Technology enables immediate access to everything wherever and whenever we want it. In many cases, such as staying in touch with friends and family, or learning about world events, that’s a good thing. However, when it comes to investing and money management, my fear is that faster and easier ways of investing will allow people to lose more money faster and easier.
As access to investing expands, it becomes even more important to adopt an investment plan that doesn’t try to actively pick stocks or time the market. The purpose of having an investment plan is so you can relax. So you don’t look at the market every day, stressing out and asking, “How’m I doing? How’m I doing?” Investors actively trading are not just potentially missing out on the expected return of the market—they’re stressed out, worrying about how the news alert they just received will impact their long-term financial health, and whether they can or should do anything about it.
I don’t blame people for this. The financial services industry has not done a good enough job educating investors that the best approach for their long-term financial well-being is to make a plan, implement it, and stick with it.
Despite the overwhelming evidence and compelling story to the contrary. When economist Michael Jensen published his landmark 1968 paper, which showed that active stock pickers added no consistent value, other academics soon confirmed his insights. More than five decades and 50 years of data later, the theory still holds up. There are some stock pickers who experience success, but we don’t know how to identify them before the fact. We can’t separate skill from luck. Picking stocks is more like gambling than investing.
This academic research inspired the invention of the index fund, which allowed investors not only to buy the broad stock market, but also to track the performance of the manager and compare costs. I worked on one of the first index funds. When I co-founded Dimensional, we built strategies that were informed by indices but weren’t limited by the same mechanical constraints. So I accepted this research early on and built a company based on it. I still believe it 50 years later. My colleagues and I weren’t sure at the beginning that it would appeal to a lot of people, but it did.
I’m proud of the fact that we have always viewed marketing as a way to educate financial professionals and investors. In fact, we started by working with institutions and only expanded to individual investors by working with financial advisors who could help teach their clients how to think about the market and invest for the long term. We wanted to prevent people from making the mistake I still see too many people making.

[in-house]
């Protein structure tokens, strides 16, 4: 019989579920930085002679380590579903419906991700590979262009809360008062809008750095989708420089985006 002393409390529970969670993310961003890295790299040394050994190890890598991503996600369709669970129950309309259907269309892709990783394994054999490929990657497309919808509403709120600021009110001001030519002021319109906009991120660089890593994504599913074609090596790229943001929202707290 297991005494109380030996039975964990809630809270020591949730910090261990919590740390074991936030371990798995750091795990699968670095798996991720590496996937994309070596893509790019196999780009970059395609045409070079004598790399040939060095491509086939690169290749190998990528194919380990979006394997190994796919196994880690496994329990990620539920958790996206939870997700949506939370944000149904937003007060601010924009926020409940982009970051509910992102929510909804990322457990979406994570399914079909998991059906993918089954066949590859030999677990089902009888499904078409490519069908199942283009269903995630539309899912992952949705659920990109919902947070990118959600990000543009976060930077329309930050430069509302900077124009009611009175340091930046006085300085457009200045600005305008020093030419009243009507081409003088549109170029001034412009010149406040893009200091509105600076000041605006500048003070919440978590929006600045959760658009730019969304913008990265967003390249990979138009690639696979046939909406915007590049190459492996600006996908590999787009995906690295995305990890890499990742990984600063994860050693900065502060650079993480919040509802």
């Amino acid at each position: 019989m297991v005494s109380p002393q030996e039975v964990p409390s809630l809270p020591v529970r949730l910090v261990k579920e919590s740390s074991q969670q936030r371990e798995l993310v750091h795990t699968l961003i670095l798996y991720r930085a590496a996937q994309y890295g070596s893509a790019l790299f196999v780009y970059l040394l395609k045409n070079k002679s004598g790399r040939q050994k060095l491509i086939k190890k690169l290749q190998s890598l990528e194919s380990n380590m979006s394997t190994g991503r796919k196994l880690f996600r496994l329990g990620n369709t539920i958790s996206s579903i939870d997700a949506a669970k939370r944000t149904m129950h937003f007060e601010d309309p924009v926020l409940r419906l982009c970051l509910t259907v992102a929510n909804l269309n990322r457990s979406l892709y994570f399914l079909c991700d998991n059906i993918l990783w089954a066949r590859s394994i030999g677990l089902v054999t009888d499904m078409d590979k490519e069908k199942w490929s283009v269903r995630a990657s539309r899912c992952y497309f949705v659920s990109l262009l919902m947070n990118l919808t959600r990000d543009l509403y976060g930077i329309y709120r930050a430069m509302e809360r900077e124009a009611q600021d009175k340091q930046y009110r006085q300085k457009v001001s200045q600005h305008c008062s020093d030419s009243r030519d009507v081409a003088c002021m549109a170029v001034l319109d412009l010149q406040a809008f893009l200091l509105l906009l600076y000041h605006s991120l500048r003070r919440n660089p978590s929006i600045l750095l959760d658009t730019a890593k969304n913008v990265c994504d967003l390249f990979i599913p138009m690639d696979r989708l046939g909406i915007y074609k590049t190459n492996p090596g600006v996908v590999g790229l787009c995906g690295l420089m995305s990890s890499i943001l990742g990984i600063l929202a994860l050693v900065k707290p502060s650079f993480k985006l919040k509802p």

But I fear it will only get worse. ETFs make it easier to trade. So do free platforms that allow people to trade on their phones. There seem to be as many ETFs as there are stocks that make up those ETFs. I really like ETFs. They are another chapter in this 50-year story of creating safer and better financial products for investors. Our firm has been using them to give financial professionals and investors more choice in how they access Dimensional Investing. But they are tools, and they have to be used effectively.
Which is why you may need an advisor more than ever—to help keep you from jumping from one thing to another. Our approach is to get you out of the game of worrying and guessing by having a plan that can provide peace of mind. It’s a sensible approach you can live with. Trust the financial advisor who trusts the market.
The financial industry has made great strides improving the investment options available, but we have more work to do helping investors with those options. There are great solutions right in front of people. As an industry, we need to do a better job of educating current and potential clients. How the bulk of our society lives out their later years depends on it.
- 1Data sourced from Morningstar; funds of funds are excluded.
- 2US dollars.
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